News of a debt settlement proposal between Greece and the European Union eased U.S. investor worries on Monday, putting earnings back in focus.
Analysts are particularly interested in consumer firms and small-cap stocks, which are only just beginning to report their fourth-quarter earnings and actually benefit from a stronger U.S. dollar.
“Because of the strong dollar, you’re seeing a rotation out of the larger S&P constituents into smaller caps (that focus on the U.S. consumer),” said Dan Veru, chief investment officer at Palisade Capital Management.
“Consumer-oriented companies are likely to see better earnings results. So far we’ve only heard from banks and wholesale firms,” said Jack Ablin, chief investment officer at BMO Private Bank.
Stocks struggled for much of Monday to find a direction, with the Dow moving within a 200-point range. In the last half-hour of trade, stocks surged on Greek news, putting the S&P 500 above 2,000 points in the close and the Dow up nearly 200 points. The jump encouraged most analysts.
“I want to make sure momentum stays positive,” Ablin said. “If momentum breaks down in the U.S. market, we need to raise cash.” That could mean taking some money off the table in order to increase cash holdings to 10 percent from zero percent, he said.
“My concern is we are overvalued. The best thing we could see is higher revenue,” Ablin said.
So far, earnings have largely disappointed, with major firms missing already low estimates as the plunge in oil prices and the strong dollar hurt multinationals’ revenues.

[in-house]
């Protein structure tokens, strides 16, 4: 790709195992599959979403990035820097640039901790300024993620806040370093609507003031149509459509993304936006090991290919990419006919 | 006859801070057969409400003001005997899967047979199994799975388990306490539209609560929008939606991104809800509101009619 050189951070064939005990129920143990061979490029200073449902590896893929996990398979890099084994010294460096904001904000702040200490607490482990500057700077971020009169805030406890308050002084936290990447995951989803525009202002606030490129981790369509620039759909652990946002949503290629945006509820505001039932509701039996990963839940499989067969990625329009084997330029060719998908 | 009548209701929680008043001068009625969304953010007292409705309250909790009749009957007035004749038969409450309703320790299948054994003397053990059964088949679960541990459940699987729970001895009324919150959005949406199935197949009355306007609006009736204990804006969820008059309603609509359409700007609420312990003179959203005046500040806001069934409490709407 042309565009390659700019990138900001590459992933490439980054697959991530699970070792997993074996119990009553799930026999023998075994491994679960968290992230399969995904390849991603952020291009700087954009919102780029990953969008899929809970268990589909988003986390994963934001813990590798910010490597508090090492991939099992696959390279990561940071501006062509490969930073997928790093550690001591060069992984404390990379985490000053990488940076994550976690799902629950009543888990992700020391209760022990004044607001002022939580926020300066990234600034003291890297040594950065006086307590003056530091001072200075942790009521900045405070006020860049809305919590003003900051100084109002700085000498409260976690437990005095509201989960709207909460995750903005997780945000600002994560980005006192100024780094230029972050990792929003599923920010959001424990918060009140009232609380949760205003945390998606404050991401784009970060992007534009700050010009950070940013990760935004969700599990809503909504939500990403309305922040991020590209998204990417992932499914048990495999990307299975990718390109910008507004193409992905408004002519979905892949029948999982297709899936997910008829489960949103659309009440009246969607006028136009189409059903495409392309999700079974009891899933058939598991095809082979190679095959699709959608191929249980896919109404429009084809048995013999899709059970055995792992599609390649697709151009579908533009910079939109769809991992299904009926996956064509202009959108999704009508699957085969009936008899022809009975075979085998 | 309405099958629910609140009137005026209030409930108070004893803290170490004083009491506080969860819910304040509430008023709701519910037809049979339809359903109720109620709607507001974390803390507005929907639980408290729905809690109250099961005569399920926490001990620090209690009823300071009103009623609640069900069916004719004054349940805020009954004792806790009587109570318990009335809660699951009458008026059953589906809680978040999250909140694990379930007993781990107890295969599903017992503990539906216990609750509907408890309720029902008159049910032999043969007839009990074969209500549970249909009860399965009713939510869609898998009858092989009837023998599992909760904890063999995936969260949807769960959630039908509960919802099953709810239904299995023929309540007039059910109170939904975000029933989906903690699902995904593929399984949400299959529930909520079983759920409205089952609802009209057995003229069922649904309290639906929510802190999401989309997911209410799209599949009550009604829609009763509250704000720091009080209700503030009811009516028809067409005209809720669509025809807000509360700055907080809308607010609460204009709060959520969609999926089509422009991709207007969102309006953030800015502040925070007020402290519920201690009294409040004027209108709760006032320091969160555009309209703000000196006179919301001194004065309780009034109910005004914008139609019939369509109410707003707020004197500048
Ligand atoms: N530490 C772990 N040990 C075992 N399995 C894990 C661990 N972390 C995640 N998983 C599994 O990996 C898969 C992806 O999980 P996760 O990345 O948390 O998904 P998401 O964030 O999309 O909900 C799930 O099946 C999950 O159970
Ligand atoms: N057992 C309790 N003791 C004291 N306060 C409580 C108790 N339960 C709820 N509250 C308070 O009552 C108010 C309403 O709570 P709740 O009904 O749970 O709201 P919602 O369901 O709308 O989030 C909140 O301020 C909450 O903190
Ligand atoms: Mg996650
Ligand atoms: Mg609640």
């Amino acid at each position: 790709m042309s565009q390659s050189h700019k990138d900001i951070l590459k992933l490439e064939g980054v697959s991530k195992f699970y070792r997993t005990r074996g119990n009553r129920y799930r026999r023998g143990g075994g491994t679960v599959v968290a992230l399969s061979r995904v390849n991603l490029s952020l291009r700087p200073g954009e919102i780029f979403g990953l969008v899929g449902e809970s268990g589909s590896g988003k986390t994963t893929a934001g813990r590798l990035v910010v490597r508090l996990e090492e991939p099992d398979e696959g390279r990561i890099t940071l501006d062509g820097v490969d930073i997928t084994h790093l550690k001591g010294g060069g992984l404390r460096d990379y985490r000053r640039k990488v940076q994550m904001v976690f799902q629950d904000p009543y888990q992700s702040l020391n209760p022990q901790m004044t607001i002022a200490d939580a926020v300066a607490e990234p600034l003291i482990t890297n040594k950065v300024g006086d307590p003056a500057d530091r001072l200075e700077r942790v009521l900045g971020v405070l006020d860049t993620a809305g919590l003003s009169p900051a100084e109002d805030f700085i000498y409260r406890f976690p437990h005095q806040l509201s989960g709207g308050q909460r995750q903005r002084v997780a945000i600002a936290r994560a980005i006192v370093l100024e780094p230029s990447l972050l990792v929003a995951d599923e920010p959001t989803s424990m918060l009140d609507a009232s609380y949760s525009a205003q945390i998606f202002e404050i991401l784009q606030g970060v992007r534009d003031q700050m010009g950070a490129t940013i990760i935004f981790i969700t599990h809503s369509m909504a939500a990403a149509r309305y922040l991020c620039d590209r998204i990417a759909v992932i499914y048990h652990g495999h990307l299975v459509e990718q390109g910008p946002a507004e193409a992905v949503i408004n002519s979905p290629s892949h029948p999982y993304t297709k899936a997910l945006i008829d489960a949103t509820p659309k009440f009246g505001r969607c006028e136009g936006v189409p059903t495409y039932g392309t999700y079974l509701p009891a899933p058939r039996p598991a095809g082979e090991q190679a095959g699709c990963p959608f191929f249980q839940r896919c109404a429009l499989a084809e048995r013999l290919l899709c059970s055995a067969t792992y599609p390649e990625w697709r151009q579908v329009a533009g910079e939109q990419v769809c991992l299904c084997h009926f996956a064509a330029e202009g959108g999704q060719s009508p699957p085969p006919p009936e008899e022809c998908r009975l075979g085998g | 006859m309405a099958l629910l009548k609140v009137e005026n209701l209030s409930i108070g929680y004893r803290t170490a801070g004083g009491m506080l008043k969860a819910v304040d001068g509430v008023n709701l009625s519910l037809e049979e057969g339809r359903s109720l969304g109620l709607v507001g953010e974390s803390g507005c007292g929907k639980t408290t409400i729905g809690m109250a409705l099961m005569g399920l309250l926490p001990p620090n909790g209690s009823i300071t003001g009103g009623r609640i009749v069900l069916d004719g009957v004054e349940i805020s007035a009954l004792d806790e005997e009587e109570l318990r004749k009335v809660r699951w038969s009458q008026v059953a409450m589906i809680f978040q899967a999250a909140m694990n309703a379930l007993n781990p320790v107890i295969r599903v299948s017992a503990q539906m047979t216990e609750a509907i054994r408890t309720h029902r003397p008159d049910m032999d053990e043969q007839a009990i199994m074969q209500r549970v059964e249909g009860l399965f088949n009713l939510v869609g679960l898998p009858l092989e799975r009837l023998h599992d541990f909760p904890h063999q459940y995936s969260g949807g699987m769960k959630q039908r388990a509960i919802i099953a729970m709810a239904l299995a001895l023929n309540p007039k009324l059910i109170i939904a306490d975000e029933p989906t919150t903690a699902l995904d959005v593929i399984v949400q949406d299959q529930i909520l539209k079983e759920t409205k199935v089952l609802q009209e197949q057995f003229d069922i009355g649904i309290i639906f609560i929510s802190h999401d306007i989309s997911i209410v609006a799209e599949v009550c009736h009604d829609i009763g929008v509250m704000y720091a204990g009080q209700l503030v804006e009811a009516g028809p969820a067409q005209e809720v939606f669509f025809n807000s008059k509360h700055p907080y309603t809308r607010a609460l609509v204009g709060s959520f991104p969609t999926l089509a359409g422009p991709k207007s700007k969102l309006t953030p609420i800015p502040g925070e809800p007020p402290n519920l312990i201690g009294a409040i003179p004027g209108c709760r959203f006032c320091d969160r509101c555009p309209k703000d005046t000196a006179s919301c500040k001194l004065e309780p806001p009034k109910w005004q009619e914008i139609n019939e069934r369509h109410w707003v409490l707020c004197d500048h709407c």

“Market valuations are stretched,” said Bruce Bittles, chief investment strategist at R.W. Baird & Co. “The growth rate of earnings (is) coming down significantly.”
Perceptions of an improving U.S. economy have also resulted in less-than-expected pessimism in the market, Bittles said.
Tuesday’s factory orders could further demonstrate the challenges that U.S. companies face from the stronger dollar, Ablin said.
The monthly measure of new orders for U.S. factory goods is expected to show a 2 percent decline in December, after a 0.7 percent decline in November, according to analysts polled by Reuters.
On Monday, ISM manufacturing figures came in weaker than expected for January. The disappointment sent the Dow Jones Industrial Average briefly down 120 points before the index recovered.
Analysts noted that the report indicated slowing, not negative, growth.
“The U.S. ISM was pretty good, still positive,” said Douglas Cote, chief market strategist at Voya Investment Management. He sees resilience in the U.S. market and is optimistic on long-term earnings trends.
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“You have to look at the general accommodative stance around the world and low bond yields; you want to be in this market,” he said. “You want to be an investor because corporations want to find a way to make money in this environment.”